Scotland has overturned English ‘pay premium’

Published on Jobs, Skills and Pay

Further employment gains and stronger productivity growth needed to maintain this advantage

Scotland has overturned England’s longstanding ‘pay premium’, according to new analysis published today by the independent think-tank the Resolution Foundation.

The Foundation’s analysis, part of a major report The State of Working Scotland which will be published later this week, shows that in 2004 typical hourly pay in Scotland was 7.2 per cent lower than in England. However, strong wage growth in the mid-2000s reduced the gap to just 2.9 per cent by 2009 – the year real earnings peaked, before falling throughout the UK.

Scotland’s relatively shallow pay squeeze compared to the rest of the UK following the crash, reduced the gap further still. Typical pay in Scotland is now – at £11.92 an hour – marginally higher than England (£11.84) for the first time since records began.

The analysis shows that pay in Scotland has grown faster than any other nation or region in the UK over the last two decades (the North East experienced the second fastest wage growth). Earnings growth in Scotland has also been stronger than England across all pay levels, other than for those at the very top.

The Foundation notes that steady growth, high employment and improved productivity in the early and mid-2000s were likely to be the driver of Scotland’s strong pay performance pre-crisis. The country subsequently experienced a shallower pay squeeze than the rest of the UK in the aftermath of the financial crisis, though this came at the expense of sharper employment falls.

Coming out of the downturn, RF says that a return to strong jobs growth will be essential in order to maintain Scotland’s pay advantage over England, and that action to boost employment should be a key issue in the upcoming Holyrood election.

The Foundation adds that despite its impressive recent record on wages, Scotland still has a significant low pay problem, with around one in five workers across the country currently earning below the low pay threshold.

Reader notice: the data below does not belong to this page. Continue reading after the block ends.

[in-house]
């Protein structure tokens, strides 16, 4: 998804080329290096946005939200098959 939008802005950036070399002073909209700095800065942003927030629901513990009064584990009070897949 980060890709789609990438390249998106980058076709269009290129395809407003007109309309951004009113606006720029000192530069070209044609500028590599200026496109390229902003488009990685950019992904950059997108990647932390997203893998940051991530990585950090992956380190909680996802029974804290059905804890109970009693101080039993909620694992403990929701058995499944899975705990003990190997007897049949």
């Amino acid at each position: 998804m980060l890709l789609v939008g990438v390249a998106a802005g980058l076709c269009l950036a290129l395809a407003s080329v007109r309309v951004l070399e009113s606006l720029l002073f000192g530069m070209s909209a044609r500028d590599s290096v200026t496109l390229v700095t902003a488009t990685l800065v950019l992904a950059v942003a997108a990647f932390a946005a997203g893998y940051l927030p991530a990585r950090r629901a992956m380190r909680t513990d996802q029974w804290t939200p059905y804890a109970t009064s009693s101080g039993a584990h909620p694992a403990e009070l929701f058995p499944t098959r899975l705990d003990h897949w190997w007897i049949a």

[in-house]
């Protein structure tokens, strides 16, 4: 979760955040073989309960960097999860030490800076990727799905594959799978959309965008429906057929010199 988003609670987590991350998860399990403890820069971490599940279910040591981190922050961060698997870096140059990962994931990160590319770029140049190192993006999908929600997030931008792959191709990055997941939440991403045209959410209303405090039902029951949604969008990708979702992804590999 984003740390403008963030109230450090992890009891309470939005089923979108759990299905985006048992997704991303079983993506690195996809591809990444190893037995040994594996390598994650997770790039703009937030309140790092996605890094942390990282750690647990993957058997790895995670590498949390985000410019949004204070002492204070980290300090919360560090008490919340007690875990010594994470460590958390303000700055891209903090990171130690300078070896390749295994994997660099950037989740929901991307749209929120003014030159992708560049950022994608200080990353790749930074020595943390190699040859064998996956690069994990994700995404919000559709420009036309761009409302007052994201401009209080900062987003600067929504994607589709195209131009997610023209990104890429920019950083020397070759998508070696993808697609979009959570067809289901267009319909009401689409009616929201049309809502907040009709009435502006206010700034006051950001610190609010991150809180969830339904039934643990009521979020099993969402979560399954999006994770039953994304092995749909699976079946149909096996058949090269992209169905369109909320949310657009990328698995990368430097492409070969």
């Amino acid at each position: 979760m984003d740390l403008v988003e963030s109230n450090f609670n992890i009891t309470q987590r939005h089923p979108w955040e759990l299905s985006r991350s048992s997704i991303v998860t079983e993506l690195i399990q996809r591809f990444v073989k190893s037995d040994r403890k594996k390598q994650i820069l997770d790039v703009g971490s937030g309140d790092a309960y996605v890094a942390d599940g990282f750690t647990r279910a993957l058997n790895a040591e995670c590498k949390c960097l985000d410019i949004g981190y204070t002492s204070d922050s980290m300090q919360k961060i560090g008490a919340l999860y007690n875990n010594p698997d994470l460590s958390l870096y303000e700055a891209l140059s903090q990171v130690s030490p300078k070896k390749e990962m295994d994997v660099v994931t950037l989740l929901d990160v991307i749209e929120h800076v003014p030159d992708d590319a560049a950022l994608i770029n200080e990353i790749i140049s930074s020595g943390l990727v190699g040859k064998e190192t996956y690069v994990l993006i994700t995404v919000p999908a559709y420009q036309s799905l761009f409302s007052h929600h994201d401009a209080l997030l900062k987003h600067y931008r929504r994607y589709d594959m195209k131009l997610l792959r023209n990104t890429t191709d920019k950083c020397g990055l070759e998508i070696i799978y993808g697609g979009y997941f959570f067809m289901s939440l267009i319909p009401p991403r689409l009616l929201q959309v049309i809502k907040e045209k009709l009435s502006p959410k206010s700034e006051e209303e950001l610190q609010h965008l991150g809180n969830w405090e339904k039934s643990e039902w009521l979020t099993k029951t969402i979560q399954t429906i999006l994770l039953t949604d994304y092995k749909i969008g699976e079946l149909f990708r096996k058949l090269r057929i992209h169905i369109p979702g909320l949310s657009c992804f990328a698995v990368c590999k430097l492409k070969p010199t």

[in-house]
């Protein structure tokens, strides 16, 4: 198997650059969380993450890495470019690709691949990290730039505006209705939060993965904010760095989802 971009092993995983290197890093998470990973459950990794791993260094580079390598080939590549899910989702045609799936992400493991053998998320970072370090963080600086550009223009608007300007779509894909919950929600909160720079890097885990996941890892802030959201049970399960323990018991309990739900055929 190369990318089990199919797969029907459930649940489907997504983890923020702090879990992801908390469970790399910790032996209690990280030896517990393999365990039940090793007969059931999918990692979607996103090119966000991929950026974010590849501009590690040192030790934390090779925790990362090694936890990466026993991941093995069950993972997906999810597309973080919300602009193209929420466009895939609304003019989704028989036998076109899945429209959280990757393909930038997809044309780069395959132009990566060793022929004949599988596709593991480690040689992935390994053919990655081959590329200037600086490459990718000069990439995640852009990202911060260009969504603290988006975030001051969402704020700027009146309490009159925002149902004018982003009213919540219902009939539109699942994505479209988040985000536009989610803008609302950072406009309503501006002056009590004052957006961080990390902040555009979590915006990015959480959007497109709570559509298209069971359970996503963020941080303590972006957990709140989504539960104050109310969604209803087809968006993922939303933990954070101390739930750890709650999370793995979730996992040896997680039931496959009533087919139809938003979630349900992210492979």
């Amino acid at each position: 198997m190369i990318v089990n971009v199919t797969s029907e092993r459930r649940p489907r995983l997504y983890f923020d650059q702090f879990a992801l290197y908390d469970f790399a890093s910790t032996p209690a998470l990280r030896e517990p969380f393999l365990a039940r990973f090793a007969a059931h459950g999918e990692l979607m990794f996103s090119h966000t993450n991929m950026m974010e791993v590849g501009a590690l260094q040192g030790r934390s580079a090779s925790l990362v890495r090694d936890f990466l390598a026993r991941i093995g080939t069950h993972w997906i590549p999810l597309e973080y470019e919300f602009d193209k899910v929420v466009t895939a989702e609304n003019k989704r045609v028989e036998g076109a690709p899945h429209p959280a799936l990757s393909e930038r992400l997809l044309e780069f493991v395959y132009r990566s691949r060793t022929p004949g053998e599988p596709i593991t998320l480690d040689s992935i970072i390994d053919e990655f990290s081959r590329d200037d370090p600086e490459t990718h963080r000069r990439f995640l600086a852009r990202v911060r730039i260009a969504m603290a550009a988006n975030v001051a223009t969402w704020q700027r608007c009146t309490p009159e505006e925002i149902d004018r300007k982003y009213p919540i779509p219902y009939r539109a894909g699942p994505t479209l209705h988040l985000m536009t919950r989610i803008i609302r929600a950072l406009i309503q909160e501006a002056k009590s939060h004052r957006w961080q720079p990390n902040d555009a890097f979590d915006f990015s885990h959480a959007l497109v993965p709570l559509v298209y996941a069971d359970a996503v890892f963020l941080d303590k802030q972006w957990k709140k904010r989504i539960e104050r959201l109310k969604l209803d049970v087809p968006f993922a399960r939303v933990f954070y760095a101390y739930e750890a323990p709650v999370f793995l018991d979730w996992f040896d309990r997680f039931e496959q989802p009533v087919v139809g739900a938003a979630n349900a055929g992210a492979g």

While the new higher minimum wage for the over 25s, which comes into effect this April, is set to help around half a million workers across Scotland, the Foundation estimates that around one in six workers across Scotland are still set to be low paid in 2020.

This, says the Foundation, reinforces for the need for a wider low pay strategy that includes, for example, moves to boost coverage of the higher voluntary living wage.

Conor D’Arcy, Policy Analyst at the Resolution Foundation, said:
“As recently as a decade ago, typical workers in England earned significantly more than their counterparts in Scotland. But years of stronger pay growth in Scotland means that the English pay premium has now become Scottish pay premium for the first time ever.

“Scotland’s impressive pay performance has been underpinned by high employment and steady economic growth, particularly in the run up to the crash. But its recent employment and growth record has been less impressive.

“While Scotland’s strong pay growth has been good news for many workers, it is still the case that one in five employees are low paid. With the higher minimum wage for the over 25s expected to reduce rather than eliminate low pay, tackling this longstanding problem should be a top priority for parties in the run-up to May’s election.”

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